China National Biotech Group has two vaccine candidates out of five from Chinese developers that are in the final stages of clinical trials.
The video platform said it would now ban any content with claims about COVID-19 vaccines that contradict consensus from local health authorities or the World Health Organization.
The alliance is designed so that richer countries agree to buy into potential vaccines and help finance access for poorer ones. "The goal of COVAX is by the end of 2021 to deliver two billion doses of safe, effective vaccines that have passed regulatory approval and/or WHO prequalification. These vaccines will be delivered equally to all participating countries, proportional to their populations," according to the World Health Organisation.
Facing a White House blockade, the Food and Drug Administration is seeking other avenues to ensure that vaccines meet the guidelines. That includes sharing the standards — perhaps as soon as this week — with an outside advisory committee of experts that is supposed to meet publicly before any vaccine is authorized for emergency use.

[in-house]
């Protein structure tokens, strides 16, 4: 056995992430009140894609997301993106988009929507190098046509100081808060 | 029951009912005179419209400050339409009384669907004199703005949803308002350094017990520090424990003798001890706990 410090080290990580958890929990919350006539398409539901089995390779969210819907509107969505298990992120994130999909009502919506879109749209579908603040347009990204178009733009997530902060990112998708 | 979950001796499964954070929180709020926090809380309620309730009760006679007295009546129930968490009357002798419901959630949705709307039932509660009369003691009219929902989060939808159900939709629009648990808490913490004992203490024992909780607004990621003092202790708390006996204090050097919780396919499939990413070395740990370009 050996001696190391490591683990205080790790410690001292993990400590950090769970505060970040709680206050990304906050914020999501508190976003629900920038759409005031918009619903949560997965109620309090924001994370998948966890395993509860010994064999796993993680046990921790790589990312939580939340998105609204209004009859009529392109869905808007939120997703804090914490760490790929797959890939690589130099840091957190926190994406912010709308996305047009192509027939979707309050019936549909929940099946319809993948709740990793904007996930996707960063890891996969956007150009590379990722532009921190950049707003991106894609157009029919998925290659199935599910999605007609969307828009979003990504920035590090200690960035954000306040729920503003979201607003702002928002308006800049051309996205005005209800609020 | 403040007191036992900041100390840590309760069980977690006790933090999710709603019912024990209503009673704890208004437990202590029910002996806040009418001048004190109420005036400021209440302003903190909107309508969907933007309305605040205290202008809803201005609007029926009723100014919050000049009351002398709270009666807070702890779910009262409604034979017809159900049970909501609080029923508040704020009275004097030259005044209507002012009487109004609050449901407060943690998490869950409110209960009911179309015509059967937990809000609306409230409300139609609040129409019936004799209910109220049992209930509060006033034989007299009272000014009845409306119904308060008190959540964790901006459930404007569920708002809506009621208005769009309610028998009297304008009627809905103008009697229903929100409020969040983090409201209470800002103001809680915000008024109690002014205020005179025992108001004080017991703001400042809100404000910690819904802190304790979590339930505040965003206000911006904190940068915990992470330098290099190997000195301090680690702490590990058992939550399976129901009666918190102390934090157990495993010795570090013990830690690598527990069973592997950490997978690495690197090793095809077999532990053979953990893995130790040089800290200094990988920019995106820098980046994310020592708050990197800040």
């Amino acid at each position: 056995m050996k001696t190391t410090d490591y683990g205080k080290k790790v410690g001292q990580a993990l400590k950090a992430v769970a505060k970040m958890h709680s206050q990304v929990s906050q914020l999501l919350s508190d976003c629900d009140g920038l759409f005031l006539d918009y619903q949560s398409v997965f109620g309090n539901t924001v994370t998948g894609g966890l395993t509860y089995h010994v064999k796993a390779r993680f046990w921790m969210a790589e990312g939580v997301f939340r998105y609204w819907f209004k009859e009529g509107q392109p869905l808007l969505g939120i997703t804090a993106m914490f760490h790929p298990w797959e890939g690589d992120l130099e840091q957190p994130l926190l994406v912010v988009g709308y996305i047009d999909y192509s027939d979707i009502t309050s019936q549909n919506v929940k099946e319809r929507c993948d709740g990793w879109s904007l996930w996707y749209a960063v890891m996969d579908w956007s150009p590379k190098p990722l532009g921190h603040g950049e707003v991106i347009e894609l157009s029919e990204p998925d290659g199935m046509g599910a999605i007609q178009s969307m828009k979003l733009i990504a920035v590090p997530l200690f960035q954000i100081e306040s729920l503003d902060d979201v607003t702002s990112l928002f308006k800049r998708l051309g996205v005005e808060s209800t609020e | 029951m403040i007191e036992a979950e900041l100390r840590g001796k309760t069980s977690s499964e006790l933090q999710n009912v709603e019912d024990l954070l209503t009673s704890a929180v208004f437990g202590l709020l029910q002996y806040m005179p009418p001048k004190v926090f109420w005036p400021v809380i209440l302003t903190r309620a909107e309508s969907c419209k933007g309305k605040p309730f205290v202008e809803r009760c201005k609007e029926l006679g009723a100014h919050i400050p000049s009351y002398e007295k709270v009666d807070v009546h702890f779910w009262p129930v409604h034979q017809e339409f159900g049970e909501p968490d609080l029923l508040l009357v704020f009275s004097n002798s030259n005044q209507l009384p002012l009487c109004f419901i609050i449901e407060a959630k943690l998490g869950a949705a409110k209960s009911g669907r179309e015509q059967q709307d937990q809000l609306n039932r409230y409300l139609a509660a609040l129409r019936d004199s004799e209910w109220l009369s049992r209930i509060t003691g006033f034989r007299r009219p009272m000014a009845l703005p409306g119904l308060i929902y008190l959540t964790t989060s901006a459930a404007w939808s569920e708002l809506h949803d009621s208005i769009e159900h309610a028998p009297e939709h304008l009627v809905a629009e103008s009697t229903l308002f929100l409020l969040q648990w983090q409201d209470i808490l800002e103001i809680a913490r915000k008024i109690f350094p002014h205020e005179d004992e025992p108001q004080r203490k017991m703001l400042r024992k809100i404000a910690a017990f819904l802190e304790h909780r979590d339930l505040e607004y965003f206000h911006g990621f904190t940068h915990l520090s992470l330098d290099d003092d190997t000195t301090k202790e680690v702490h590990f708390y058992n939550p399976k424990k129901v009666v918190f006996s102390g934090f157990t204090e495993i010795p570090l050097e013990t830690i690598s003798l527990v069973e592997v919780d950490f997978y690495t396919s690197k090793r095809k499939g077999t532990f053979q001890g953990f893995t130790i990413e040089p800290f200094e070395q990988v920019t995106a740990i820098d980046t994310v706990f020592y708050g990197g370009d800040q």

According to a report by Reuters, one of China's front-running coronavirus vaccine candidates was shown to be safe and triggered immune responses in a combined early and mid-stage test in humans, researchers said. The potential vaccine, dubbed BBIBP-CorV, is being developed by the Beijing Institute of Biological Products, a subsidiary of China National Biotec Group (CNBG).
Officials in Jiaxing city said Thursday residents aged between 18 and 59 with "urgent needs" can seek consultations at clinics for a Sinovac Biotech vaccine that authorities have been giving to groups such as medical workers.
The peptide-based, two-shot vaccine, EpiVacCorona, was developed by the Vector Institute in Siberia and tested among 100 volunteers in early-stage, placebo-controlled human trials, which lasted more than two months and were completed two weeks ago.
The U.S. Food and Drug Administration has said it will not approve a vaccine unless it is both effective and safe. On Tuesday, it added more stringent safety guidelines for U.S. vaccines.